To help make peace in Korea, the U.S. should follow South Korea’s lead and apologize for its role in the devastating Jeju massacre.


The Military Governor of Korea, Archer L. Lerch (center) of the USAMGIK analyzes a map and discusses counterinsurgency operations with a military officer on May 15, 1948.


By Geoffrey Fattig


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Of course, the Korean Peninsula is still trapped in an ideological framework, the seeds of which were sown in part due to the tragic events on Jeju. One clear manifestation of this conflict is the standoff over the North Korean nuclear program and the long-standing hostility between that country and the United States. At the heart of this animosity is the blame which the North Korean regime assigns the American government for its role in dividing the Peninsula in 1945.

When the leaders of these two sides sit down in Singapore next month¹, Trump and Kim will be burdened not just with the complex issue of North Korean denuclearization, but also with historical grievances that go back decades. Establishing a sense of trust and goodwill should thus be the first issue on the agenda.

Apologies can go a long way toward fostering these qualities, and perhaps nowhere does this hold truer than in Korea. After all, this is a country where hundreds still gather every Wednesday outside of the Japanese embassy to demand an apology over the issue of Korean comfort women forced to serve in brothels for the Japanese military during World War II.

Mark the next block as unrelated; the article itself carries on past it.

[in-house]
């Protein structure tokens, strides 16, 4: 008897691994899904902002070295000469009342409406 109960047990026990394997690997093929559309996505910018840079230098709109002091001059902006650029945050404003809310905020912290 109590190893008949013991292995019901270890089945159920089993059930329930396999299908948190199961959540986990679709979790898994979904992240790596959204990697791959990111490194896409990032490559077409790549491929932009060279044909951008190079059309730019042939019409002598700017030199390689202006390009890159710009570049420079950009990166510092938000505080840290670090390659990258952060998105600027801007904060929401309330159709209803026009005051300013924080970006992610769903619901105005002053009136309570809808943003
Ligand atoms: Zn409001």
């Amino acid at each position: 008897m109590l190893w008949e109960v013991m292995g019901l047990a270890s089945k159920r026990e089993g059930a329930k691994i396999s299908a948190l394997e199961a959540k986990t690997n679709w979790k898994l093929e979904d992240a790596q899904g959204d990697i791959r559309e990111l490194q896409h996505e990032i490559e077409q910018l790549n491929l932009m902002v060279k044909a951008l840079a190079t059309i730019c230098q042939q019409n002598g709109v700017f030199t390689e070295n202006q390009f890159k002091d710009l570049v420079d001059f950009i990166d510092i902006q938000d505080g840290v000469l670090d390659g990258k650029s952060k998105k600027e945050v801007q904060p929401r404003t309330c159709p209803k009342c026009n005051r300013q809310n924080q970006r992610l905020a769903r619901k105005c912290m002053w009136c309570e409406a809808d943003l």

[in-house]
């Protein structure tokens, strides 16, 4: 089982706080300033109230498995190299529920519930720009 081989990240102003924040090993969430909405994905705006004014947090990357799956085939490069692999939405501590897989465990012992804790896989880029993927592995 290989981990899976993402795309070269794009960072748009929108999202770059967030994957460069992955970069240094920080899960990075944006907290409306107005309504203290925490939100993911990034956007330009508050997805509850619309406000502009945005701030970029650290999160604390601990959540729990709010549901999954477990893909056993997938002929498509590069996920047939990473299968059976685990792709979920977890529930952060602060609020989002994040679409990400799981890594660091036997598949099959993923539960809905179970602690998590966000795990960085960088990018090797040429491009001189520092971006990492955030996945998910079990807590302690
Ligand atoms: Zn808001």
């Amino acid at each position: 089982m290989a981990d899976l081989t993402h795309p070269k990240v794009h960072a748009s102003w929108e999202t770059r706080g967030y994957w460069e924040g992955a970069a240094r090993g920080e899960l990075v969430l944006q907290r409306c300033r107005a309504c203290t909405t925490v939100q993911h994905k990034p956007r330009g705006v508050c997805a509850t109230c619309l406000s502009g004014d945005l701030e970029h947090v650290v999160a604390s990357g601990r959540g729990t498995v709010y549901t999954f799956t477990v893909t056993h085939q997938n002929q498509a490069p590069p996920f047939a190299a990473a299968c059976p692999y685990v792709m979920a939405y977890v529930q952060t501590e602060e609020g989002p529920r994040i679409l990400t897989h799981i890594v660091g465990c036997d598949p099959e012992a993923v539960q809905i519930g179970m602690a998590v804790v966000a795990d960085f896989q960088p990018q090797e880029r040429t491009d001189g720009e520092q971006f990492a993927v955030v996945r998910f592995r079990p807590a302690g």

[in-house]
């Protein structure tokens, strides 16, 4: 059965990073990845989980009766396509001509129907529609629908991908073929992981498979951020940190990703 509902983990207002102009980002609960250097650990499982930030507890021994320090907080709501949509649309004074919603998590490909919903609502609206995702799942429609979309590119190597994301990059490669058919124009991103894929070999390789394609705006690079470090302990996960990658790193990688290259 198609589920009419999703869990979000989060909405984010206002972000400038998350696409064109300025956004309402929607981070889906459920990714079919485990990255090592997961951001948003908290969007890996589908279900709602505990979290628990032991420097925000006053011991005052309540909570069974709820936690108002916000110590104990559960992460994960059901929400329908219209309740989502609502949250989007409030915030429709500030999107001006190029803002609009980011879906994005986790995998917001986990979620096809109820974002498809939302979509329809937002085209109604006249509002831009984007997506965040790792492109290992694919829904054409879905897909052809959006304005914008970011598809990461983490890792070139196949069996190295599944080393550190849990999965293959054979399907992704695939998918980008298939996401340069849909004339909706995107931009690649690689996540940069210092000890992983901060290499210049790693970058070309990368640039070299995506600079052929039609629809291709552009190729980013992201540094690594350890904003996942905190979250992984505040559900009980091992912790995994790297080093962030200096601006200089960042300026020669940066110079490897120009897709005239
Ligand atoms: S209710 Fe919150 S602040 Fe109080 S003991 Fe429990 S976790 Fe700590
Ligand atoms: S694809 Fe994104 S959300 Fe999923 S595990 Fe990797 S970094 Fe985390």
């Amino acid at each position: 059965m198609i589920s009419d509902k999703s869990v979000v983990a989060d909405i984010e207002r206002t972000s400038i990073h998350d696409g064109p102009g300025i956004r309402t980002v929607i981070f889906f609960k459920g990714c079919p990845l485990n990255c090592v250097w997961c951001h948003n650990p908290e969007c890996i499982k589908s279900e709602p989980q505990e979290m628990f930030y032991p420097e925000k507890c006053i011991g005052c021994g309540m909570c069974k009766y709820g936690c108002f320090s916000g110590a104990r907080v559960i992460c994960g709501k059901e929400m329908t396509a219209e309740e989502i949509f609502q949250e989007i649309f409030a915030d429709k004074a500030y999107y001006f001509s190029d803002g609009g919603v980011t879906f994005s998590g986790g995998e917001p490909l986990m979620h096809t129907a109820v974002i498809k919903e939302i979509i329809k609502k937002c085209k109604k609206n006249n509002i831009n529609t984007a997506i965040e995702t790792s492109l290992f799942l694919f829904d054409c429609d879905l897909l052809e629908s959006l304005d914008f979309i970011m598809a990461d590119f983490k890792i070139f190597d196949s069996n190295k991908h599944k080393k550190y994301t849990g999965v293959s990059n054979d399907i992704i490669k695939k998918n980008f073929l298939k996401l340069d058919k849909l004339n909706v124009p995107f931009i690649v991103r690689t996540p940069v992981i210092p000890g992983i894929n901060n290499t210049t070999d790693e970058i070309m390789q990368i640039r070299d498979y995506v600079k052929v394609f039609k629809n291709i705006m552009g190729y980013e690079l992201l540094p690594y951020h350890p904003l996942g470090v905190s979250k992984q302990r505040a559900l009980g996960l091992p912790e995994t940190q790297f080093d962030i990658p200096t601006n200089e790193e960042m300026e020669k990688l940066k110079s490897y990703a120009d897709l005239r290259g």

By following the lead of President Moon and offering an apology for the United States’ role in facilitating the bloodshed on Jeju and the worn-out ideological framework on the Korean Peninsula, Trump would be signaling his acknowledgement of a problem that goes far beyond the nuclear issue. Such a gesture would be warmly welcomed by Koreans on both sides of the DMZ.

Most importantly, it would provide a highly effective means of putting his summit with Kim Jong-un on the path to success.

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Originally published in Foreign Policy in Focus, May 14, 2018.

1 On June 12, 2018, U.S. President Donald Trump met North Korean Leader Kim Jong-un during the historic North Korea–United States Summit in Singapore. It was the first time leaders of the two countries had ever met.